First, you’ll need a lot of lemons. As 2009 kicks off, sour fruit happens to be in great supply. To be blunt, the chemical process industries (CPI) are in the middle of what appears to be the worst recession since World War II (WWII). There are many signs that point to such a conclusion, but a particularly clear picture can be drawn from the November 2008 CPI operating rate (see p. 60), which is the...
November 1, 2008
The world of petrochemicals is approaching a critical time in its history. A cyclical downturn, caused by a build up of new supply in the Middle East and Asia, is occurring at the same time as energy and feedstock prices — while highly volatile — appear to have moved to sustained higher levels. Add into this picture a major credit crisis, a recession in the U.S. and elsewhere, and it is clear...
October 15, 2008
This month’s cover line "Approaching Zero Liquid Discharge" (see Cover Story, pp. 60 – 68) includes part of a growing vernacular that applies to water use in the chemical process industries (CPI) and beyond. Regardless of how differently the situation can be stated, there is a common concern: world water needs are growing, while suitable water supplies are limited — at least...
September 15, 2008
Even before visitors to the 2008 Olympic games left Beijing and the athletes vacated the Olympic village last month, mainstream media and analysts were drawing parallels to an expected exodus of foreign participation in China’s manufacturing sector. In an entry on MSNBC’s World Blog (www.worldblog.msnbc.msn.com), NBC News correspondent, Ian Williams likened the nation’s next economic...
August 15, 2008
Corrosion is a cannibalistic force that usually attacks chemical process equipment from the inside out. That must be why it is often referred to as a hidden cost, because the economic impact of corrosion is becoming impossible to overlook. As Russell D. Kane, director of corrosion services for Honeywell Process Solutions (Phoenix, Ariz.; www.honeywell.com) points out, the price of corrosion reveal itself...
August 15, 2008
Receivers in Compressed Air Systems June, Cover Story Part 2, Compressed Air: Your Most Expensive Utility, pp. 39 – 43: This is a very good article. I want to add a thought about the current practice of specifying receivers. When the majority of compressors sold and used were reciprocating compressors, receivers were provided as part of the system to act as a muffler, a point for water separation...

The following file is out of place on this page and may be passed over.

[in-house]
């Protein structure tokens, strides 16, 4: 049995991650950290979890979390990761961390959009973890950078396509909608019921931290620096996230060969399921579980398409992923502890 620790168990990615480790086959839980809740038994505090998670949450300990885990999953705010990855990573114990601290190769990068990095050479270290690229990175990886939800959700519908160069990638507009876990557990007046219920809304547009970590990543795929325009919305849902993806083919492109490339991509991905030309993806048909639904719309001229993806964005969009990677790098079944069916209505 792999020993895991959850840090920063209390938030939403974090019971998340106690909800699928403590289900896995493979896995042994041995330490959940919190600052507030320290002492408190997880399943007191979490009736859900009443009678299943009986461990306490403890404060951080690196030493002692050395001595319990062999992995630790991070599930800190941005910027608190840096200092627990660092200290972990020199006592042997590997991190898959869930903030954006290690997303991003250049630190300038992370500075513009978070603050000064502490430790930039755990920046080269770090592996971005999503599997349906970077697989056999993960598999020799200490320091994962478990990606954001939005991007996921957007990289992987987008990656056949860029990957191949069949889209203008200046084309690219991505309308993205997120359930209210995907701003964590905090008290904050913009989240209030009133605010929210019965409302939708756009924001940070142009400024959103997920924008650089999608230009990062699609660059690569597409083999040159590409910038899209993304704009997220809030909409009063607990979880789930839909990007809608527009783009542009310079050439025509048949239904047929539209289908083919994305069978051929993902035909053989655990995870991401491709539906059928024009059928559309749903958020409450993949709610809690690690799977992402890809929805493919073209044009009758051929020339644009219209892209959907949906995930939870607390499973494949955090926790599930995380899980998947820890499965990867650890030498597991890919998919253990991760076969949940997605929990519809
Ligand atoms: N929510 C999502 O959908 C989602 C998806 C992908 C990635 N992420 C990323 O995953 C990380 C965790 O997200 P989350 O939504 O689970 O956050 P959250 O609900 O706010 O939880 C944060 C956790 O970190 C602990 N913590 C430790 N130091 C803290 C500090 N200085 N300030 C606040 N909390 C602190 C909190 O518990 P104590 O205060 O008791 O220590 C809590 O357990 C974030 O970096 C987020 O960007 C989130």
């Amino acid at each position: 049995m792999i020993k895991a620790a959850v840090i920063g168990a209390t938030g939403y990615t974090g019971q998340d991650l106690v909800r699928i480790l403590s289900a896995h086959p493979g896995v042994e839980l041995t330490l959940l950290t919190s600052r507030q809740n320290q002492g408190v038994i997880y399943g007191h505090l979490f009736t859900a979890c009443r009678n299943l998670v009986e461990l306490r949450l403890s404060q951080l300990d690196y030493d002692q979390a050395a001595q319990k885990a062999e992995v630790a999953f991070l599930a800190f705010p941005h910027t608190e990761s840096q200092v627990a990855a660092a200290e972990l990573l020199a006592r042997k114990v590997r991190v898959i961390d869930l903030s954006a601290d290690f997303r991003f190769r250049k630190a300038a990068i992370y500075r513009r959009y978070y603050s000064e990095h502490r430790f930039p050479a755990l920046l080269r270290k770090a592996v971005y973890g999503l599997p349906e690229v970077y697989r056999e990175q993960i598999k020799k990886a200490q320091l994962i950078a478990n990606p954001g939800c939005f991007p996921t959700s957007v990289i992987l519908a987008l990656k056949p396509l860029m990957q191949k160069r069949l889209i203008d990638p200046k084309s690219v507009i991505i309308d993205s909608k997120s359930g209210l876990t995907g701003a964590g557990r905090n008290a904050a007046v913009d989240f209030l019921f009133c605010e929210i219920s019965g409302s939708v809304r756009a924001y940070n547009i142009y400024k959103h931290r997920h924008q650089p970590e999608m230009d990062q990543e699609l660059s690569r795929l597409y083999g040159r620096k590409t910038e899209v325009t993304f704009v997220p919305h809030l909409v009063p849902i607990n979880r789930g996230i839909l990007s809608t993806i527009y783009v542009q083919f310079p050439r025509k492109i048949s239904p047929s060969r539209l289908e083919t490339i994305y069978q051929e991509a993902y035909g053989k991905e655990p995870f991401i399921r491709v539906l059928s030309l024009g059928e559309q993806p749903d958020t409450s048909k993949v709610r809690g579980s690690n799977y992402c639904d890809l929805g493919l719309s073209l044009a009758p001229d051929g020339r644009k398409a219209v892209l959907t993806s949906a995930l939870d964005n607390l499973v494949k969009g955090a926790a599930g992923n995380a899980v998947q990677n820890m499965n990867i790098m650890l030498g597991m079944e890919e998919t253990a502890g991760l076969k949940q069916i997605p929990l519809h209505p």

July 15, 2008
Exactly three years ago, in the July 2005 issue, this page began with a reference to a perfect storm, whereby then-record-high oil prices of $60/bbl and a relief in capital costs were expected to get the chemical process industries (CPI) back on the building track. I doubt that anyone envisioned, however, the magnitude in the capital-project surge that would indeed ensue or that those "record" oil prices...
May 15, 2008
A lot has happened in world finance markets since Rebekkah Marshall’s relatively optimistic assessment of the economic outlook in Chemical Engineering’s December 2007 issue. A welter of bad news about poorly made housing loans that were subsequently repackaged and sold as high-value securities has turned into a full-blown, but slow-motion, global financial crisis. While, to date, this has been...
May 15, 2008
Pressure Transmitter Mounting March, Column Instrumentation Basics, p. 48 The illustration in Figure 9 purports to show a flowmeter installation for vapor or gas. In vapor or gas service, the differential pressure and pressure transmitters are always mounted above the process taps, with the impulse tubing sloped from the transmitters to the process taps, without low point or high point pockets. This is...
April 15, 2008
As spring approaches, the woods around Frankfurt are beginning to get green again. Taking in this annual transformation, it seems like a good time to reflect on how the meaning of the word "green" has changed — through misuse or at least, in my opinion, overuse of the word. Many press releases course through our offices, and more and more (it seems), companies are touting a greener process...